Contrary to popular belief, most head coaches have a decent handle on every miniscule aspect of their programs, and they know exactly which supporters need to be caged and which players might cause problems. How do you stop a booster? Take away the bowl game and you take away his fun.

Any violation that a coach knowingly allows to happen will result in an instant termination of the his job and a five year ban from coaching at the FBS level. A repeat violation within three years means a one-year death penalty for the program.

Yes, it's time to kill the gnat with a bazooka because the current way isn't working. Step out of line and you'll get hit so hard you won't dare allow any more screw-ups.

College football programs can be 98% squeaky clean if they really want to be, or at the very least they can lock down and police themselves well enough to make sure that every reasonable effort is being made to do things the way the NCAA wants. If the NCAA starts to get medieval, then the school presidents will get more involved and schools will pay far more attention to making sure everything is on the up and up.

Of course, coaches will whine that there's no way to monitor 100 players and what they're doing at all times, but too bad. Figure it out. Recruit players who aren't going to screw up and put the fear of God into their heads from the beginning of the courting process. However, if the school and the coaching staffs show that they're making every effort possible to keep control, the NCAA will need to have some semblance of judgment because, yes, sometimes someone does screw up and there's really nothing that a coach or program can do.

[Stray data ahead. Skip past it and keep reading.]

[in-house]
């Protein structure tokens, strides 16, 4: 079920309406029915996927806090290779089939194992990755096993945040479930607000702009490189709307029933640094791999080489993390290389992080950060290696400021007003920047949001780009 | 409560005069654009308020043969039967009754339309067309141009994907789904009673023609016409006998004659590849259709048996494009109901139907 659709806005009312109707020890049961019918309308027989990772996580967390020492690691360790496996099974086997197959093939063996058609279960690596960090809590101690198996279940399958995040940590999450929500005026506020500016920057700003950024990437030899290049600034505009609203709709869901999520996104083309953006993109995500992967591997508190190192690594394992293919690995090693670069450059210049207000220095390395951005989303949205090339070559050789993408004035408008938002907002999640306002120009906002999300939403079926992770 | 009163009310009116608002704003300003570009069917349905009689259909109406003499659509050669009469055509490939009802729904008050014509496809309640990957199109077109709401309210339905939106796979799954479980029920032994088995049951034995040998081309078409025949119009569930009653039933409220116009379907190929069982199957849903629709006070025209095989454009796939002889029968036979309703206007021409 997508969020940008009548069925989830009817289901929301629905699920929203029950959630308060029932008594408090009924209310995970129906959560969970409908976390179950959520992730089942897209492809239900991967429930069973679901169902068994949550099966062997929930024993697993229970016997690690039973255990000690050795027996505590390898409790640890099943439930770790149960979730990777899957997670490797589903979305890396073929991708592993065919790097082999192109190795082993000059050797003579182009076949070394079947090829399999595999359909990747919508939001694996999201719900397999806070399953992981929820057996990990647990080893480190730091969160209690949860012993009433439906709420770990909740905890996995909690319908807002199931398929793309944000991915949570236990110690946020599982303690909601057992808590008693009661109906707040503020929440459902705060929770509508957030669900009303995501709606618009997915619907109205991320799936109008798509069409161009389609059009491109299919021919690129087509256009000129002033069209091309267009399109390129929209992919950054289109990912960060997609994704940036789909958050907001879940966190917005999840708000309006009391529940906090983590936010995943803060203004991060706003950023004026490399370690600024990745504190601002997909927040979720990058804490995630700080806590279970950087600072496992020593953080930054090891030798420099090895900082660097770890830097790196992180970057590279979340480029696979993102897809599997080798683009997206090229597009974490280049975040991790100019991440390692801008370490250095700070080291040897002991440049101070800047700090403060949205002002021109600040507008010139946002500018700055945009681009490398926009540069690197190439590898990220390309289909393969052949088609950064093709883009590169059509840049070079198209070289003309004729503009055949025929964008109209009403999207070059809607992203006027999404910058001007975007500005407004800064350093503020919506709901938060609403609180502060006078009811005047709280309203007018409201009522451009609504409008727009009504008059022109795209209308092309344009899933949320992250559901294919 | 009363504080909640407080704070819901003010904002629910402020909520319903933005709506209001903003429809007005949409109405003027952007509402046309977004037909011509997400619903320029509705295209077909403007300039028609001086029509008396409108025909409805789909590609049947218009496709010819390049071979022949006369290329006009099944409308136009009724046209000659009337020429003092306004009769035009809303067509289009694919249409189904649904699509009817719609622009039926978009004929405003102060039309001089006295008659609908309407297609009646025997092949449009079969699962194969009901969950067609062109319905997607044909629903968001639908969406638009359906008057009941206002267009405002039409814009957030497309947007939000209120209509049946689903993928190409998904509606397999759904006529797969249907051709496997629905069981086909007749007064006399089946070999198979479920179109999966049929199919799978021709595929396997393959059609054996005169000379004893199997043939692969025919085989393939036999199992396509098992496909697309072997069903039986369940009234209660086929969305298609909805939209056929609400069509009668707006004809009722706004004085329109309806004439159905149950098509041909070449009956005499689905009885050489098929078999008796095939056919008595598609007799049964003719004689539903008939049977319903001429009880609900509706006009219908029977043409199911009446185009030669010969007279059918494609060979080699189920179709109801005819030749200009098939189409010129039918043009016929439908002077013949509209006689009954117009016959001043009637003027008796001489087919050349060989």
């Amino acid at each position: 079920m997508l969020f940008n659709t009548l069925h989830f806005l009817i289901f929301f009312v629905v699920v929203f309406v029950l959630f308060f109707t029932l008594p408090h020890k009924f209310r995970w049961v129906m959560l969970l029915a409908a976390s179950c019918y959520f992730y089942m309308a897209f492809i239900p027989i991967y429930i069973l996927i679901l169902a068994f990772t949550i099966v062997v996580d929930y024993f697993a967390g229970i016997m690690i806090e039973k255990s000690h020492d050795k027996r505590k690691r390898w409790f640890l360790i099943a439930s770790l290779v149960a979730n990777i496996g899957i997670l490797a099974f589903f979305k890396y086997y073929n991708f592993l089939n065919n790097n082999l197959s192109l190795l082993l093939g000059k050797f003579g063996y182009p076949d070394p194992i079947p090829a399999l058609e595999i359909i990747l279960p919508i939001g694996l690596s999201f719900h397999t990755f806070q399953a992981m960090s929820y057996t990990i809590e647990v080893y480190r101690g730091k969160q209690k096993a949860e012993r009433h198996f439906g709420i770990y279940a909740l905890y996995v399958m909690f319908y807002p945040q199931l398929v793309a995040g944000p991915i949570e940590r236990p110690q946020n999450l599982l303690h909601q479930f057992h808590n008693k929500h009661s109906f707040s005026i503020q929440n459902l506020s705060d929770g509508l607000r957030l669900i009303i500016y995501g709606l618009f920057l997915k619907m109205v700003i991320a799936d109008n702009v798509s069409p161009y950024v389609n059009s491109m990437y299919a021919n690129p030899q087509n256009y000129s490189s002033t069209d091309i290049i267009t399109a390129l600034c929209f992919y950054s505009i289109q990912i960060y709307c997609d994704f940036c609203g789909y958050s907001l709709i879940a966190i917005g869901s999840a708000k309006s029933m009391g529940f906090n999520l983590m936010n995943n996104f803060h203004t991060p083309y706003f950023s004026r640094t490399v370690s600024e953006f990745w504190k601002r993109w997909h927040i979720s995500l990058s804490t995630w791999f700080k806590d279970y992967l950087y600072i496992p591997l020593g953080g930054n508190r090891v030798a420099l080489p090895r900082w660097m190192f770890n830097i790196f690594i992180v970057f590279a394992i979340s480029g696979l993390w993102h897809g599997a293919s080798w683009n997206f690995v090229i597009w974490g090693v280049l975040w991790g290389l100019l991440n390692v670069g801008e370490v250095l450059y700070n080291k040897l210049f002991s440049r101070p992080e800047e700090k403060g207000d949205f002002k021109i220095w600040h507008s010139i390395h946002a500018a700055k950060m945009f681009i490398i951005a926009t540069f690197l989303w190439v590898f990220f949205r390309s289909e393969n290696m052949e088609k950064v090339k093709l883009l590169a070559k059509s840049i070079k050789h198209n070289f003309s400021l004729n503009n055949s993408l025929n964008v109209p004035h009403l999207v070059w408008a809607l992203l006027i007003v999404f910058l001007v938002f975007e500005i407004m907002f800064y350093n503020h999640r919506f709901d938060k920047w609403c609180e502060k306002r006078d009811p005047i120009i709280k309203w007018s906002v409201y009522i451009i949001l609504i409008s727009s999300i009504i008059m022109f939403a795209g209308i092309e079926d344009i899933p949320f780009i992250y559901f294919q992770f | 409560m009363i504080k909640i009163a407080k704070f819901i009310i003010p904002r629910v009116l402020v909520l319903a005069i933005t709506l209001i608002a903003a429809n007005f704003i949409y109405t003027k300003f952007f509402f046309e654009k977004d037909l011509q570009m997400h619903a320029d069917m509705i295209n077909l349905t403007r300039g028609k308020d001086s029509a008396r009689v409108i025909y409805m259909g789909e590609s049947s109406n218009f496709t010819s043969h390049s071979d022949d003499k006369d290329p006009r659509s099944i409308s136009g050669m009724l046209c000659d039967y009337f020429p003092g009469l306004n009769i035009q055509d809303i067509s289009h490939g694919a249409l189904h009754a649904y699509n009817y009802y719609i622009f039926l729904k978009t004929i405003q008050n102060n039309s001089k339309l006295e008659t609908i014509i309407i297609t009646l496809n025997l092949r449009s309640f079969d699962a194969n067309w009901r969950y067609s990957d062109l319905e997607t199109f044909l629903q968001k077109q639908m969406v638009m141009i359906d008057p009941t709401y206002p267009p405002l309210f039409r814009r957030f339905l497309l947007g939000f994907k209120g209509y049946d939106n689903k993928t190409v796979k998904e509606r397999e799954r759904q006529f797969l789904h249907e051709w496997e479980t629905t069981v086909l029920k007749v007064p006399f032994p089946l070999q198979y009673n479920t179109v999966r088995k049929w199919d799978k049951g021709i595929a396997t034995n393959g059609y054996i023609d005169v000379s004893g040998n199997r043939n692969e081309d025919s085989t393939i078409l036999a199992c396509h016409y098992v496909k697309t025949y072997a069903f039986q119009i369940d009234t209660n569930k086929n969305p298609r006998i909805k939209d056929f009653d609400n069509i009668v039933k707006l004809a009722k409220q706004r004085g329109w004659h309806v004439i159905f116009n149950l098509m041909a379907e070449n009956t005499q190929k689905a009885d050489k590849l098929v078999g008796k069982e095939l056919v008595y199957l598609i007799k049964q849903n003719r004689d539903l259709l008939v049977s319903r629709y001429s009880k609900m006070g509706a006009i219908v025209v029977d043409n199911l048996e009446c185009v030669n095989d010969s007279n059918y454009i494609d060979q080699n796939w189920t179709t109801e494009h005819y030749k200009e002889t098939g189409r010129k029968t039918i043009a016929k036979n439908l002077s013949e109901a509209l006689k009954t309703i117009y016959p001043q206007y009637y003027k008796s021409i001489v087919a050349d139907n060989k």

Make the penalties real and harsh and the ugliness will all stop. There will be misinterpretations of the rules and there will be violations, but real change will begin if the schools and programs start to bend over backwards to show that they're trying to keep everything under control.

2) The Wrong Way


A bigger stipend for the players. The suggestion put forth by Big Ten commissioner Jim Delany, among other conference commissioners, that players deserves a piece of the pie was a disaster. Now, there's confirmation and admittance that the system isn't fair, and if the system isn't fair then why shouldn't a player take extra incentive from a booster? What's the difference between getting $3,000 from the Big Ten and $3,000 from Happy J. Alumnus? Nothing.

3) My Way


I've written and said this in every way possible. NCAA, it's time. Just let the players make money.

The schools don't have money lying around to increase the stipend – the extra TV money should go into the underfunded academic programs.

Really, was it so bad that Terrelle Pryor allegedly made money from signing things? (By the way, I write that in plain view of the Pryor-signed football given to me as a gift last year.) Is it really that bad if a booster wants to take a player out to dinner, or hand him $100, or give him a car? Is it really morally wrong to make a deal with a marketing company while still in college, sell a t-shirt for some extra cash, or go to a party thrown by an agent? Of course not.

NCAA, it's time to change the focus of your mission. Instead of trying to police all the minutiae, realize what's truly important. Do more research on the concussion problems. Finally start doing something about the underreported and completely unnoticed steroid and performance enhancing drug problem. Work harder at helping players be students. Basically, focus your energy elsewhere.

NCAA, this is fixable, but you have to become realistic. Times have changed, and you need to, too.